Reassessing Council and School Committee Compensation

One thing I’ve been thinking about over the last couple of months is a reassessment of compensation for town councilors and school committee members in Greenfield. This is a diversity issue for me. The current stipends for both positions in Greenfield stand at $2,000 per year. I can attest, from experience, that doing anything resembling a good job as a councilor demands a time commitment of 10 hour per week (in other words, $3.84 an hour at the most) and I’m doubtful that the school committee does any less work.

How is a poor person going to justify running for council? Or a person living on a disability income? How can a parent of small children justify sacrificing that much time, while bringing next to nothing home? How can a younger person building a career even think about running, when they’re already immersed in a culture of unpaid internships?

Greenfield has a terrible history of not being able to attract enough candidates for the essential elected positions. In 2015, when all of the positions were up for grabs, 6 of the 9 precinct councilor positions had only one candidate, and there were only six candidates for 4 at-large positions. There were only 7 candidates for six school committee seats. That’s not democracy.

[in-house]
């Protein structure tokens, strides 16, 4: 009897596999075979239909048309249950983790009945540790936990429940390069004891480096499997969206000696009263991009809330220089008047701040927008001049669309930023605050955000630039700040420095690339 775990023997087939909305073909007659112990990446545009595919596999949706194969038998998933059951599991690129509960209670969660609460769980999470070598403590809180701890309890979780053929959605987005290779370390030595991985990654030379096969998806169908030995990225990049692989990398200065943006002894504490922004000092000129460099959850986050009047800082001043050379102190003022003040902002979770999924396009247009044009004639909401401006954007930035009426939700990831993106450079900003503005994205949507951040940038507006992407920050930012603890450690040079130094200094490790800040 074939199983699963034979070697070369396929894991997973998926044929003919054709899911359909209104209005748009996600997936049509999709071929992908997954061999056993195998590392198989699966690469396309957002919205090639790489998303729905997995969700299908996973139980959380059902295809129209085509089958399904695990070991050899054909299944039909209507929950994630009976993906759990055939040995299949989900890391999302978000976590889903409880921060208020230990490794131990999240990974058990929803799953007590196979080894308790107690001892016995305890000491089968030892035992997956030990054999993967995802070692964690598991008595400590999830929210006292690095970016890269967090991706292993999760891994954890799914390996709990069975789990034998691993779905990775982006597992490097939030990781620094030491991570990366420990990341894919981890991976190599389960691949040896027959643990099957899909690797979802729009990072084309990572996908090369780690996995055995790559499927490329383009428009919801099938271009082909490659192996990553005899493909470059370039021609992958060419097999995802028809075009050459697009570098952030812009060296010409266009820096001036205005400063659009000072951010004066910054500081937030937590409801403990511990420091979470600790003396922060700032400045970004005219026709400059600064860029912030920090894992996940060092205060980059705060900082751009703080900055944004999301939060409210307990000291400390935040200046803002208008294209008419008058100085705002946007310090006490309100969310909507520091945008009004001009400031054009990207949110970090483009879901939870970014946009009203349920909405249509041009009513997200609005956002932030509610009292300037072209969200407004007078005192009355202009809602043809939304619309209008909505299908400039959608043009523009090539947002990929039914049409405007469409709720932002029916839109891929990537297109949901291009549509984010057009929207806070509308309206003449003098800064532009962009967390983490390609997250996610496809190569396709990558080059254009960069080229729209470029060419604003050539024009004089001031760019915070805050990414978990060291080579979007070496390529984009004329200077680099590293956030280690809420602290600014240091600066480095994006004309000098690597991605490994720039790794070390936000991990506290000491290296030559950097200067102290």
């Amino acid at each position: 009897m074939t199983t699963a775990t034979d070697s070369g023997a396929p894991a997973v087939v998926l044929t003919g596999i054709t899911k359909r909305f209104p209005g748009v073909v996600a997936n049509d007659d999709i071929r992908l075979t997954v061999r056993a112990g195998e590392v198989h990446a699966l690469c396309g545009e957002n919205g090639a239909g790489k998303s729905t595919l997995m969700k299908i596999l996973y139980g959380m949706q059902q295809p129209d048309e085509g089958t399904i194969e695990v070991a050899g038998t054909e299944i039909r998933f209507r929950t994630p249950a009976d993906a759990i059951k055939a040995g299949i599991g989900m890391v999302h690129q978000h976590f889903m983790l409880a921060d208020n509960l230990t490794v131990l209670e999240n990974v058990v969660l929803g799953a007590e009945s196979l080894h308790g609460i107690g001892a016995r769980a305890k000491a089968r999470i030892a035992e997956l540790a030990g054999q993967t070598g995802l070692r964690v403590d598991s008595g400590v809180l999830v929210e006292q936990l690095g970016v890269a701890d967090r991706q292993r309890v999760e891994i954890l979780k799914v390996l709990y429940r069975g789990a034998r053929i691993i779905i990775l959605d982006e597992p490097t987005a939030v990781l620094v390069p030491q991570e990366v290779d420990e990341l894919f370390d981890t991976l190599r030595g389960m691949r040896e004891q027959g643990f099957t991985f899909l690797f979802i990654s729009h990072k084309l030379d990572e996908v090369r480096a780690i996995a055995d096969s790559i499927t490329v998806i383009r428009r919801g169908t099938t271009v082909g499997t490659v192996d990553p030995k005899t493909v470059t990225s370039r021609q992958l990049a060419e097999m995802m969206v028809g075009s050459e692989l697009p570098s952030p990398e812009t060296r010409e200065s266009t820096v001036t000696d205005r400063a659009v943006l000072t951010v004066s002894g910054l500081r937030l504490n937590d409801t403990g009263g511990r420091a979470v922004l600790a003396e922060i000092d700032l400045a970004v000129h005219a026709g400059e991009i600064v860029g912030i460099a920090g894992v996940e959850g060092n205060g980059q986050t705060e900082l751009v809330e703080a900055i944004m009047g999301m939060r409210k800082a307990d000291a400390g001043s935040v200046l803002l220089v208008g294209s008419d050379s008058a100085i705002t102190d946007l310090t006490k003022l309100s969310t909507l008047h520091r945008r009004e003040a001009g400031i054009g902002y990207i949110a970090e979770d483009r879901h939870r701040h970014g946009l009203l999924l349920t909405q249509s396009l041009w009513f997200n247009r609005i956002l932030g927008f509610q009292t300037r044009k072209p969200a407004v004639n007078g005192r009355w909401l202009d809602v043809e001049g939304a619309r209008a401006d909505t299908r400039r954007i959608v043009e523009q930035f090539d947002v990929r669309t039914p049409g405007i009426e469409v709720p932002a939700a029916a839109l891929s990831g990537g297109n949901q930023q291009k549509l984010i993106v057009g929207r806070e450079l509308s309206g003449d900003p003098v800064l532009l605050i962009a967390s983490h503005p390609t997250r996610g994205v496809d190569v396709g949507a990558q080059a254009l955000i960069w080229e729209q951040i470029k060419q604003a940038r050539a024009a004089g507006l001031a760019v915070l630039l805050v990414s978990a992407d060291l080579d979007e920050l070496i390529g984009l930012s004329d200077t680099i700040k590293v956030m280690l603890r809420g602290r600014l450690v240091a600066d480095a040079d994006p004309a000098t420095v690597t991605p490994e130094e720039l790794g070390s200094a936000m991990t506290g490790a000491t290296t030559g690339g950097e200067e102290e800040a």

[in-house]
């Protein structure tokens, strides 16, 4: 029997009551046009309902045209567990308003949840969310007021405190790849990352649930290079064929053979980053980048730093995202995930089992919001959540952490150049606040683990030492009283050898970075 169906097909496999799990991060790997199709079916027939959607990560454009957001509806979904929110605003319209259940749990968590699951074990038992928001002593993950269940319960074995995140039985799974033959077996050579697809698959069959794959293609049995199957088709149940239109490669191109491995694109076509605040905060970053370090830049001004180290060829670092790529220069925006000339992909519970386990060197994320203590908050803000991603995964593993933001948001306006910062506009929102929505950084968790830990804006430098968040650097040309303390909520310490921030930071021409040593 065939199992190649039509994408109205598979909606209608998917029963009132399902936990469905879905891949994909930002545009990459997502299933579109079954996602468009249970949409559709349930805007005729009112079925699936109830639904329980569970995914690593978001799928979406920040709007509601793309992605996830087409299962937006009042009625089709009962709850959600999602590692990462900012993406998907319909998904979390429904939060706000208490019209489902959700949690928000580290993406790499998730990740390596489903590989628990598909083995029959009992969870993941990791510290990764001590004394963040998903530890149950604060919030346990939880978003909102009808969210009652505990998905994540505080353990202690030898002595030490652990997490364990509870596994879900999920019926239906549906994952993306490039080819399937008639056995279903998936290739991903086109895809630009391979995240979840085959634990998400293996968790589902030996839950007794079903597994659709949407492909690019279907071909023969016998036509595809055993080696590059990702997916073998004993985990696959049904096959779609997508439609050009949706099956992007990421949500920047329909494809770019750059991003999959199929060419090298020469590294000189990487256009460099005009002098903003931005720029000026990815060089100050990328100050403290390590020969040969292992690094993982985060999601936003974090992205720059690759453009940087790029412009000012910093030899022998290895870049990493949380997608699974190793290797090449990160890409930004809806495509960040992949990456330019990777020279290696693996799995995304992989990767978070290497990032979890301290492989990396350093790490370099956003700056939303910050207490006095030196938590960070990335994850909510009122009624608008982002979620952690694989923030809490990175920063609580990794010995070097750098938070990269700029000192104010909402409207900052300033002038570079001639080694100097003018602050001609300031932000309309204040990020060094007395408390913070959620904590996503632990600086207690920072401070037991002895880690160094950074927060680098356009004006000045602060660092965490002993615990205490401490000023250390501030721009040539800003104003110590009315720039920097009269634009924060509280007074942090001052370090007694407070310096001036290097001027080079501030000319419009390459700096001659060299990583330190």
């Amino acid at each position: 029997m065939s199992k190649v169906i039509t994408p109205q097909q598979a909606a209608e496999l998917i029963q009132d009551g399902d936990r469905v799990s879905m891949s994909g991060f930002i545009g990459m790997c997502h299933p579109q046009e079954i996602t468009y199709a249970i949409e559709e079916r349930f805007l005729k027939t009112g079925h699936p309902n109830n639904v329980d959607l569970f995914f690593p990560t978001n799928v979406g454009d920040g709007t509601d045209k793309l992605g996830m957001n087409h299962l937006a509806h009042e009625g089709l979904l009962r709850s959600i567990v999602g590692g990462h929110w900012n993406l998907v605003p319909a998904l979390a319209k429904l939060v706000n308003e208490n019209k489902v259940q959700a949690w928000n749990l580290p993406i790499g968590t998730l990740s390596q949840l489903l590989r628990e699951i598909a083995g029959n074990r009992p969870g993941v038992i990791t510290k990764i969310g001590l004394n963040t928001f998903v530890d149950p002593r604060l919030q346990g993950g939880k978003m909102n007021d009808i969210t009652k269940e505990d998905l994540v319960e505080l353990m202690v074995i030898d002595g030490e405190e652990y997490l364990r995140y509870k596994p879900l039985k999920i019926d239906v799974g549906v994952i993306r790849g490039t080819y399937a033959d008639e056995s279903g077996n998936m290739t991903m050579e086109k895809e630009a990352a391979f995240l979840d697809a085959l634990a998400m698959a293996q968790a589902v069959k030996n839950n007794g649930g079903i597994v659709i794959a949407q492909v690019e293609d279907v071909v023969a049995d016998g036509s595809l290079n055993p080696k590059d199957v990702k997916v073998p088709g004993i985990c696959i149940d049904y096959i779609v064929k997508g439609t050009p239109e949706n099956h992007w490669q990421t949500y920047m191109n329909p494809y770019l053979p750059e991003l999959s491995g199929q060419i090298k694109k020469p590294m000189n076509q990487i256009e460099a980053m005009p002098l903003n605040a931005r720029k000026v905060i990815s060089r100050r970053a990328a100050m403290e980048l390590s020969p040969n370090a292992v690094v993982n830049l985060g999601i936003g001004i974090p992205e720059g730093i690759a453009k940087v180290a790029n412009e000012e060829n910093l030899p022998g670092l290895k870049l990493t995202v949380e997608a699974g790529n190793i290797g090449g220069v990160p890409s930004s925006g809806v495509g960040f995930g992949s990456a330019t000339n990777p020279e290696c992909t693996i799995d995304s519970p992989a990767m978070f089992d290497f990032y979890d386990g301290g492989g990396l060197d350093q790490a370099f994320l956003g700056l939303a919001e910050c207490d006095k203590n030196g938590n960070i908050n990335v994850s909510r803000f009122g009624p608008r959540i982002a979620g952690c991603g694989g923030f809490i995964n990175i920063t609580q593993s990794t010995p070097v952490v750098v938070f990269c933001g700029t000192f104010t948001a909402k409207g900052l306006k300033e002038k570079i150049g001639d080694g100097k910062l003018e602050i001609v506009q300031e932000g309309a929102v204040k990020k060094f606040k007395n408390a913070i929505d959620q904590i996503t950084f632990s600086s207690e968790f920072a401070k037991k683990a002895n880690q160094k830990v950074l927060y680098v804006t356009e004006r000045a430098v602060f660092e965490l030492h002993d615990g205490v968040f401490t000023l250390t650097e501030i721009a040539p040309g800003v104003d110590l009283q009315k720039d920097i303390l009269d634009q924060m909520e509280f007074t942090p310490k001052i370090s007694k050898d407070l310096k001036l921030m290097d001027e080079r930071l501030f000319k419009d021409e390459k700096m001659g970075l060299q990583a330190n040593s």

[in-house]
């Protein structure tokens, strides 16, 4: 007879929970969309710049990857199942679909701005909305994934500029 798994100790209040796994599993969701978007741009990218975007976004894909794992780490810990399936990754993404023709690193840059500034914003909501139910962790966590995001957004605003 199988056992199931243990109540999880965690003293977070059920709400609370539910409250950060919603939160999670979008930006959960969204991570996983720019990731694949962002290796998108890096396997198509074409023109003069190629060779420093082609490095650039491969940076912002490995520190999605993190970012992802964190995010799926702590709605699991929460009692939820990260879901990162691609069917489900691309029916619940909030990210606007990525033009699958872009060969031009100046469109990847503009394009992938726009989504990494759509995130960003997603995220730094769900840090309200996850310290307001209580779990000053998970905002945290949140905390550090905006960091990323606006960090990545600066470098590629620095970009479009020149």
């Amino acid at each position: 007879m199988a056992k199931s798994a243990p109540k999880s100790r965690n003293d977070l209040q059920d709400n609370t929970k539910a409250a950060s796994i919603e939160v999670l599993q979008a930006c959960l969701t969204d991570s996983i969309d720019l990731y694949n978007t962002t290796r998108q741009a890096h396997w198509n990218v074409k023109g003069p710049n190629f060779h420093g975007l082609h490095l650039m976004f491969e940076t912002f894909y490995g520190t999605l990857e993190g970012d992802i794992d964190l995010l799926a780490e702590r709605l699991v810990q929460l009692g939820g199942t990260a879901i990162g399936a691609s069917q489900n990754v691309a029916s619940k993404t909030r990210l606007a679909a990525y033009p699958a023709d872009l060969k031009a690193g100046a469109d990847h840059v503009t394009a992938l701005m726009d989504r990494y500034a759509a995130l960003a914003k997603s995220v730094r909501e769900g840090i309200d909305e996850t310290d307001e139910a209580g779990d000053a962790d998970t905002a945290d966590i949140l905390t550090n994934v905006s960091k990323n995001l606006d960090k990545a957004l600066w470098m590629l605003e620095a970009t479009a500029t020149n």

Another case study: below is a photo of the town council in Franklin, MA, where they’ve chosen not to compensate their council members at all. What do you see? I see nine middle aged white people. On closer examination, you’ll find that the council consists of an engineer, an attorney, a corporate vice president, 3 business owners, and two people who work in technology (I couldn’t find information on the 9th councilor). No bluecollar workers. No union workers. No poor people. No young people. No people of color. With all due respect to Franklin, this setup doesn’t strike me as very representative. When we expect government to be free, we get government by the elite.

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As a union officer, I firmly believe that everyone should be compensated for their labor.

But the question remains: what’s the right level? How much is enough? As part of this project, I compiled a spreadsheet with information (mostly complete) from all of the 21 other towns in Massachusetts that have town or city councils and populations of less than 40,000, and I’m sharing that spreadsheet with everyone. I’m interested in feedback on this question.

As we can see, per capita Greenfield residents spend about 30% less than the average for their council and school committee. It’s also clear that, statewide, school committee members are compensated at a much lower level than councilors and aldermen–I want to avoid a situation like that in Greenfield, recognizing that the work of the school committee is at least as time consuming and at least as valuable as the work of the council.

For those who will inevitably be concerned about me trying to line my own pockets, please note that any change in compensation will, by statute, take effect four years after passage. This effort is aimed at improving the quality and diversity of elected leadership in the long term.

Further reading: 

NYT:Black Female Lawmaker in Vermont Resigns After Racial Harassment

NPR:Low Pay In State Legislatures Means Some Can’t Afford The Job